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what's the point of flambe when making lobster bisque?

h
hae young Oct 22, 2009 07:21 AM

hey!
i read in this site many versions of making lobster bisque.
one curiosity came to my mind. it is that why people flambe when making lobster bisque?
ok! some recommned add no alcohl into the bisque or just little drop. but if i insist to add a good amount of alchol such as brandy or shery wine, people suggest falmbeing it first or totally evaporating the alcohle and futher any of liquid, making it probably syrupy consistency before adding any liquid such as heavy cream and cooking liquid i preserved from the steaming or lighly boiling the lobster or crab.
what kinds of diffrence the regimen brings out? i mean in such cases of adding alcohle, the diffrence between the bisque w/o flambe or w/ flambe.

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  1. nomadchowwoman RE: hae young Oct 22, 2009 07:45 AM

    In general, the point of flaming is usually to burn away the alcohol and concentrate the flavor bases of whatever liquor, wine, or spirits you are using so they will complement the ingredients. If you are using a very small amount, it's not necessay, but if you are using more than a spoonful and don't flambe, the dish you are making will be overpowered by the taste of alcohol.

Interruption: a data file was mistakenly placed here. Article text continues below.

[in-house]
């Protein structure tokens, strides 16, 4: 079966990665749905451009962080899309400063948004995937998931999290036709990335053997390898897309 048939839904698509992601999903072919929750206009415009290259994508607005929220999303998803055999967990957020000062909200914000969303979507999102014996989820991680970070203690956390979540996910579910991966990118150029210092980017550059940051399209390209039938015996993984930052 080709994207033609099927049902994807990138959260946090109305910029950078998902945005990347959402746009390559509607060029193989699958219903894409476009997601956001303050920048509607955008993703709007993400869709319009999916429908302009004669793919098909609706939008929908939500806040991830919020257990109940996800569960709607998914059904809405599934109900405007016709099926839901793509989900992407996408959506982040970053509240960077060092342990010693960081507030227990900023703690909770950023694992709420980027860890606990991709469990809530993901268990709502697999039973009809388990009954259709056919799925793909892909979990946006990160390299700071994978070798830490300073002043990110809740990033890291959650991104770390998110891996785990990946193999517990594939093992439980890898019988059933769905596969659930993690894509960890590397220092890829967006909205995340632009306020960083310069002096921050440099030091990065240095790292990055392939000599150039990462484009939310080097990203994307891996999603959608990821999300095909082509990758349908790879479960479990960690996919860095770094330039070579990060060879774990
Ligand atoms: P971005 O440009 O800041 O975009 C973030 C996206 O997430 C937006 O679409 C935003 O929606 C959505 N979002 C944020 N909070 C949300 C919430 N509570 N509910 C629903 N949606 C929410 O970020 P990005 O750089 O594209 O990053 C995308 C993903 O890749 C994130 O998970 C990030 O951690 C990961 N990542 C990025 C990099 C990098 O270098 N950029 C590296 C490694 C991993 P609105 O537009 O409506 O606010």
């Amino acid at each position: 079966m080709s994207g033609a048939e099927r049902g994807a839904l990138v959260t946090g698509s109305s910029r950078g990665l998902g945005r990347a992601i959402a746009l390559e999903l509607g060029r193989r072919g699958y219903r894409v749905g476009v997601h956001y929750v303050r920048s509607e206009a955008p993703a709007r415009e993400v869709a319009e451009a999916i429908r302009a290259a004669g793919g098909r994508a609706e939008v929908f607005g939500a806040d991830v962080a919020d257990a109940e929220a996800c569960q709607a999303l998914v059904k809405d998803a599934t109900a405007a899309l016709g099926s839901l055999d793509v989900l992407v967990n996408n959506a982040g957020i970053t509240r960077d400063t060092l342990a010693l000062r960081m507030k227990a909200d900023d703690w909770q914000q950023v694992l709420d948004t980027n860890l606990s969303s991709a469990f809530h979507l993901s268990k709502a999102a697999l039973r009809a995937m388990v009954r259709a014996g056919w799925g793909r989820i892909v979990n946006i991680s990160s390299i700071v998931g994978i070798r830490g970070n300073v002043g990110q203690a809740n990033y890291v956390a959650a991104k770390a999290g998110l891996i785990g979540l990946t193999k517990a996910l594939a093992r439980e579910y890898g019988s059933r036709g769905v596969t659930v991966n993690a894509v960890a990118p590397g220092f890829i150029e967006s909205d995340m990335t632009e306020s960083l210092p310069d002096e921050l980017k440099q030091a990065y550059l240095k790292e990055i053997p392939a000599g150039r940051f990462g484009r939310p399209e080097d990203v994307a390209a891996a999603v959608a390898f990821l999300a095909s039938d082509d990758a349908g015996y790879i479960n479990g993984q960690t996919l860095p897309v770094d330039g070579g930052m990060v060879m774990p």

1. hotoynoodle RE: hae young Oct 22, 2009 07:46 AM

      flambe is only for quickly evaporating the alcohol. why are you reducing the liquor to such an extent that it is syrupy? shells, stock, tomato, aromatics. cook. strain. add cream, salt, pepper, sherry. taste. season as needed. that's it.

      there should not be a "good amount" of any booze in bisque, unless you're making gallons of the stuff. it's only added to complement the flavors, it's not something you should be able to pick out on your palate when sipping the bisque.

      1. Timeless Gourmet RE: hae young Mar 15, 2010 04:21 PM

        The beginning of a great lobster bisque is to saute the shells (make sure you remove the digestive sack from the upper body portion by the way) in a bit of oil, and when the shells are just beginning to shrink and color, you add a measure of brandy... from a small glass off the heat... and it will effectively deglaze the pot and add flavor to the stock you make. No need to flambe, the heat from the pot will very quickly evaporate the alcohol and just leave the flavor behind!

        1. f
          Fleur RE: hae young Mar 15, 2010 10:07 PM

          There are certain flavor compounds in shellfish that are released only in alcohol, hence, the use of Brandy or other alcohol to flambe shellfish..

          I always flambe Shrimp when sauteeing. There is a difference. I learned this technique from something written by Christopher Kimball of Cooks Illustrated.

          Only a few TBS are needed. More can be added for flavor.

          Try it, it really works!

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